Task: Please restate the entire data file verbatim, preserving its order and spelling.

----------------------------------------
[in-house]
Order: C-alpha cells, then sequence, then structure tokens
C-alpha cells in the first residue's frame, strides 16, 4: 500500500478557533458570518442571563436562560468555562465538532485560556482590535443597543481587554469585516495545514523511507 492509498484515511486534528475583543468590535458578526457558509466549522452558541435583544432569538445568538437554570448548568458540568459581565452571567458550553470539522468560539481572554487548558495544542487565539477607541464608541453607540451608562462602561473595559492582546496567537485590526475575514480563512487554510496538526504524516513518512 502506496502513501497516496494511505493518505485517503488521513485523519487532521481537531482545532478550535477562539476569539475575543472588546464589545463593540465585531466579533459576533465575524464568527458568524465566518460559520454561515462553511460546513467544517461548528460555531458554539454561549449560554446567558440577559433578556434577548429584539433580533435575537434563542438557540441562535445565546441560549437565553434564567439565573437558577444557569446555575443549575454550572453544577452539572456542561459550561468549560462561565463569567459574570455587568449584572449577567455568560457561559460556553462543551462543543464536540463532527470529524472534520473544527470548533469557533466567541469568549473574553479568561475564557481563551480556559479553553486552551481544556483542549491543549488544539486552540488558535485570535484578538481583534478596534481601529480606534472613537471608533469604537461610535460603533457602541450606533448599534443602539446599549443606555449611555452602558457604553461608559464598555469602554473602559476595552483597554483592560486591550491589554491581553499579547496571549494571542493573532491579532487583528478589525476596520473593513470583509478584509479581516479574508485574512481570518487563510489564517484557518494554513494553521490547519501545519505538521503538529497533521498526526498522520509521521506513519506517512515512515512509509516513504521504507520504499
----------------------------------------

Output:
[in-house]
Order: C-alpha cells, then sequence, then structure tokens
C-alpha cells in the first residue's frame, strides 16, 4: 500500500478557533458570518442571563436562560468555562465538532485560556482590535443597543481587554469585516495545514523511507 492509498484515511486534528475583543468590535458578526457558509466549522452558541435583544432569538445568538437554570448548568458540568459581565452571567458550553470539522468560539481572554487548558495544542487565539477607541464608541453607540451608562462602561473595559492582546496567537485590526475575514480563512487554510496538526504524516513518512 502506496502513501497516496494511505493518505485517503488521513485523519487532521481537531482545532478550535477562539476569539475575543472588546464589545463593540465585531466579533459576533465575524464568527458568524465566518460559520454561515462553511460546513467544517461548528460555531458554539454561549449560554446567558440577559433578556434577548429584539433580533435575537434563542438557540441562535445565546441560549437565553434564567439565573437558577444557569446555575443549575454550572453544577452539572456542561459550561468549560462561565463569567459574570455587568449584572449577567455568560457561559460556553462543551462543543464536540463532527470529524472534520473544527470548533469557533466567541469568549473574553479568561475564557481563551480556559479553553486552551481544556483542549491543549488544539486552540488558535485570535484578538481583534478596534481601529480606534472613537471608533469604537461610535460603533457602541450606533448599534443602539446599549443606555449611555452602558457604553461608559464598555469602554473602559476595552483597554483592560486591550491589554491581553499579547496571549494571542493573532491579532487583528478589525476596520473593513470583509478584509479581516479574508485574512481570518487563510489564517484557518494554513494553521490547519501545519505538521503538529497533521498526526498522520509521521506513519506517512515512515512509509516513504521504507520504499